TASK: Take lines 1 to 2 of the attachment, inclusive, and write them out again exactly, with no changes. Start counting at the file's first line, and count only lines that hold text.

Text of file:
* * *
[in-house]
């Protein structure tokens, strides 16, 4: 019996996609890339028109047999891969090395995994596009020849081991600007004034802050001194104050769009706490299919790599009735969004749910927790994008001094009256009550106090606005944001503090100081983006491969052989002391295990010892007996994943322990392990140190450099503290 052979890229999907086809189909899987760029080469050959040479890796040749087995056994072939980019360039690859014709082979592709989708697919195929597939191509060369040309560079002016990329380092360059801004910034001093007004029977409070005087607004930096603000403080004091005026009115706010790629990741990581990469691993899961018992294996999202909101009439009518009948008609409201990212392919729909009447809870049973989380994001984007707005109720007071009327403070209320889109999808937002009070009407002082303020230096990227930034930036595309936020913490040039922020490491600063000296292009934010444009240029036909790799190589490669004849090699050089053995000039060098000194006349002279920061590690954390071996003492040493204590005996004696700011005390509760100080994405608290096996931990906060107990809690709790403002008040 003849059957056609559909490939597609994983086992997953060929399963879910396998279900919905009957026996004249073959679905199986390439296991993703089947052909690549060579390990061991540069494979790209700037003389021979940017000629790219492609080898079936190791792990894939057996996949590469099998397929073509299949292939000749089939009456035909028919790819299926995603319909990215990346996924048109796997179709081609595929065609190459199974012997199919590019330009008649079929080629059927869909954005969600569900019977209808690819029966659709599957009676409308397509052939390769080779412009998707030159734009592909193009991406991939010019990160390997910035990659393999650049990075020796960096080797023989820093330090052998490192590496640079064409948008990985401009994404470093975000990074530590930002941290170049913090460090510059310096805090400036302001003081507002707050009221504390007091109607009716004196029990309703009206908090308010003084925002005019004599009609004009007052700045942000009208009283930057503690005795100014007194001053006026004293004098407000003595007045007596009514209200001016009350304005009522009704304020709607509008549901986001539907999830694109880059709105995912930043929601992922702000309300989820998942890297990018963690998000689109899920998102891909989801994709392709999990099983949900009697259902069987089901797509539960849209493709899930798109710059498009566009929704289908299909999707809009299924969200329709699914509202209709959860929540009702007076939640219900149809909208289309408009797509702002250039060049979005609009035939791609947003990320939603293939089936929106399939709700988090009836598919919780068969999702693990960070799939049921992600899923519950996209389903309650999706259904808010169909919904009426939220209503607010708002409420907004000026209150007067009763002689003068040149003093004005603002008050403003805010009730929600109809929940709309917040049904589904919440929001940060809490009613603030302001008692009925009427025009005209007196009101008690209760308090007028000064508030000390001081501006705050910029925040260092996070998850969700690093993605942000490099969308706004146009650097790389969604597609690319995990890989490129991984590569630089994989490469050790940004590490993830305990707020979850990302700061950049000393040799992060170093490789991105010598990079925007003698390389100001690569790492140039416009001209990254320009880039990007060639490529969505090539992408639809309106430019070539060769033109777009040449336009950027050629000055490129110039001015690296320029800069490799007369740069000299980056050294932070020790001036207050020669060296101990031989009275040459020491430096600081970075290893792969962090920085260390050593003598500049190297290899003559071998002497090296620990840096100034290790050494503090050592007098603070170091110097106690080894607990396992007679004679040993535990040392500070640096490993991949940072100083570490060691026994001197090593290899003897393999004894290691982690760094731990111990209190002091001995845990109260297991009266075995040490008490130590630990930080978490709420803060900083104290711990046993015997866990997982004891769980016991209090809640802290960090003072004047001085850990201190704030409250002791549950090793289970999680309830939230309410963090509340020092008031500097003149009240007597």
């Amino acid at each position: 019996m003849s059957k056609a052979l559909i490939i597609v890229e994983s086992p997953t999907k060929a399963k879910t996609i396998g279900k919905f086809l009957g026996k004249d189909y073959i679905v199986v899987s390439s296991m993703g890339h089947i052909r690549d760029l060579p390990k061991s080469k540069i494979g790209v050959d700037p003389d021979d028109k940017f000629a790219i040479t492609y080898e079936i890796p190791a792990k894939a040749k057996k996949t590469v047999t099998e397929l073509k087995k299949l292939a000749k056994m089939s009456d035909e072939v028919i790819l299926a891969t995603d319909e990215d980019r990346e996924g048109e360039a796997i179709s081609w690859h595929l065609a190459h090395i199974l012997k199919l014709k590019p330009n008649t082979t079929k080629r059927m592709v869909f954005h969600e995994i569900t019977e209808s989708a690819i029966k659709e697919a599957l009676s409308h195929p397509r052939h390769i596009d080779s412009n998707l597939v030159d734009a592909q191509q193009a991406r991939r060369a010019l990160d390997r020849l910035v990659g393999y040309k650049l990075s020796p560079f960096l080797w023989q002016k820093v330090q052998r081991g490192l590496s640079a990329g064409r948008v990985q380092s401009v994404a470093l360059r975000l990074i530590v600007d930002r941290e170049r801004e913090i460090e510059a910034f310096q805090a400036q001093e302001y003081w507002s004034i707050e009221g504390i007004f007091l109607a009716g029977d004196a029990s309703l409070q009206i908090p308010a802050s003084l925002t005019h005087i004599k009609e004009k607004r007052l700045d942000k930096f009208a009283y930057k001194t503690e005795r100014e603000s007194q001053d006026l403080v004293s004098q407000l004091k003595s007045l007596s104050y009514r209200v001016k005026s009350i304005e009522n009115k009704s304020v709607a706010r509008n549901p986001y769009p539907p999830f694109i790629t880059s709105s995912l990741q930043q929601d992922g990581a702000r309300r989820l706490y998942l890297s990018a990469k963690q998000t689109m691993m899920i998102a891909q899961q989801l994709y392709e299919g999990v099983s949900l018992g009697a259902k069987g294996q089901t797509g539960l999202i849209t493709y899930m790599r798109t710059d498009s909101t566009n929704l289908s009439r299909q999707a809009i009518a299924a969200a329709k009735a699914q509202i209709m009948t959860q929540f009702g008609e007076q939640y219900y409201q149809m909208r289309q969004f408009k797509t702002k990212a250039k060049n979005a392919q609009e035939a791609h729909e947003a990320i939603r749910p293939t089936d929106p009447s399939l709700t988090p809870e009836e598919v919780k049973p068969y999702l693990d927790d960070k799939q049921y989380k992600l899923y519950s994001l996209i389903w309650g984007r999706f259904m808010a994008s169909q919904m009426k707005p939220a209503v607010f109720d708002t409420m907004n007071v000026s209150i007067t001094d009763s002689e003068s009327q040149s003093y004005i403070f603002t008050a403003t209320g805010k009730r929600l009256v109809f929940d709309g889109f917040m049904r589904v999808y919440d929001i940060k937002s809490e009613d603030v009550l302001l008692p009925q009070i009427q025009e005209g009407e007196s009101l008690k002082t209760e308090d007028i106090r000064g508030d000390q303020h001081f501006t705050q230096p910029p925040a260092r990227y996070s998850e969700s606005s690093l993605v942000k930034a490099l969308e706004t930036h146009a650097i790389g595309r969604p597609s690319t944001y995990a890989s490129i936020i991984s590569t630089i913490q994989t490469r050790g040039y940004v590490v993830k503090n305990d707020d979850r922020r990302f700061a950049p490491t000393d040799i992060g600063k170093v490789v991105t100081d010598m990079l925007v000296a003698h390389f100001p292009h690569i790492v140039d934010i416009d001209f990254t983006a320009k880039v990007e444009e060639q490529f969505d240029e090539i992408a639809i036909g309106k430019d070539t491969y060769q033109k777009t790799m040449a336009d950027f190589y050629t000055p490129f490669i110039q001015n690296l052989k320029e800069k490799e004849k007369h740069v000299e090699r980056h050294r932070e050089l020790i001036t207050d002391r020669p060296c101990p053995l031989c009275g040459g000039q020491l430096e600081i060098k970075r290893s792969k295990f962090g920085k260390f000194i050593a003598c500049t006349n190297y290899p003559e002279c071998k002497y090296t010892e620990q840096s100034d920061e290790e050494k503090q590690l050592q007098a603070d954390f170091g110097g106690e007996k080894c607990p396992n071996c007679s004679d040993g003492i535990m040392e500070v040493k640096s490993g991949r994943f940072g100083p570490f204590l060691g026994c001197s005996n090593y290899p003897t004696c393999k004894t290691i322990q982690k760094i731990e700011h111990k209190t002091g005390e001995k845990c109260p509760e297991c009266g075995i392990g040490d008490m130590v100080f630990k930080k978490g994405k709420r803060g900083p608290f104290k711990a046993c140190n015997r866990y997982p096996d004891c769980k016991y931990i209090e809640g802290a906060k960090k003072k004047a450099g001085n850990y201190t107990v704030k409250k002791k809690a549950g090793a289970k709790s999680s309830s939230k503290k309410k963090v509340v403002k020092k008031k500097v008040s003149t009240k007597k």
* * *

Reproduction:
[in-house]
């Protein structure tokens, strides 16, 4: 019996996609890339028109047999891969090395995994596009020849081991600007004034802050001194104050769009706490299919790599009735969004749910927790994008001094009256009550106090606005944001503090100081983006491969052989002391295990010892007996994943322990392990140190450099503290 052979890229999907086809189909899987760029080469050959040479890796040749087995056994072939980019360039690859014709082979592709989708697919195929597939191509060369040309560079002016990329380092360059801004910034001093007004029977409070005087607004930096603000403080004091005026009115706010790629990741990581990469691993899961018992294996999202909101009439009518009948008609409201990212392919729909009447809870049973989380994001984007707005109720007071009327403070209320889109999808937002009070009407002082303020230096990227930034930036595309936020913490040039922020490491600063000296292009934010444009240029036909790799190589490669004849090699050089053995000039060098000194006349002279920061590690954390071996003492040493204590005996004696700011005390509760100080994405608290096996931990906060107990809690709790403002008040 003849059957056609559909490939597609994983086992997953060929399963879910396998279900919905009957026996004249073959679905199986390439296991993703089947052909690549060579390990061991540069494979790209700037003389021979940017000629790219492609080898079936190791792990894939057996996949590469099998397929073509299949292939000749089939009456035909028919790819299926995603319909990215990346996924048109796997179709081609595929065609190459199974012997199919590019330009008649079929080629059927869909954005969600569900019977209808690819029966659709599957009676409308397509052939390769080779412009998707030159734009592909193009991406991939010019990160390997910035990659393999650049990075020796960096080797023989820093330090052998490192590496640079064409948008990985401009994404470093975000990074530590930002941290170049913090460090510059310096805090400036302001003081507002707050009221504390007091109607009716004196029990309703009206908090308010003084925002005019004599009609004009007052700045942000009208009283930057503690005795100014007194001053006026004293004098407000003595007045007596009514209200001016009350304005009522009704304020709607509008549901986001539907999830694109880059709105995912930043929601992922702000309300989820998942890297990018963690998000689109899920998102891909989801994709392709999990099983949900009697259902069987089901797509539960849209493709899930798109710059498009566009929704289908299909999707809009299924969200329709699914509202209709959860929540009702007076939640219900149809909208289309408009797509702002250039060049979005609009035939791609947003990320939603293939089936929106399939709700988090009836598919919780068969999702693990960070799939049921992600899923519950996209389903309650999706259904808010169909919904009426939220209503607010708002409420907004000026209150007067009763002689003068040149003093004005603002008050403003805010009730929600109809929940709309917040049904589904919440929001940060809490009613603030302001008692009925009427025009005209007196009101008690209760308090007028000064508030000390001081501006705050910029925040260092996070998850969700690093993605942000490099969308706004146009650097790389969604597609690319995990890989490129991984590569630089994989490469050790940004590490993830305990707020979850990302700061950049000393040799992060170093490789991105010598990079925007003698390389100001690569790492140039416009001209990254320009880039990007060639490529969505090539992408639809309106430019070539060769033109777009040449336009950027050629000055490129110039001015690296320029800069490799007369740069000299980056050294932070020790001036207050020669060296101990031989009275040459020491430096600081970075290893792969962090920085260390050593003598500049190297290899003559071998002497090296620990840096100034290790050494503090050592007098603070170091110097106690080894607990396992007679004679040993535990040392500070640096490993991949940072100083570490060691026994001197090593290899003897393999004894290691982690760094731990111990209190002091001995845990109260297991009266075995040490008490130590630990930080978490709420803060900083104290711990046993015997866990997982004891769980016991209090809640802290960090003072004047001085850990201190704030409250002791549950090793289970999680309830939230309410963090509340020092008031500097003149009240007597």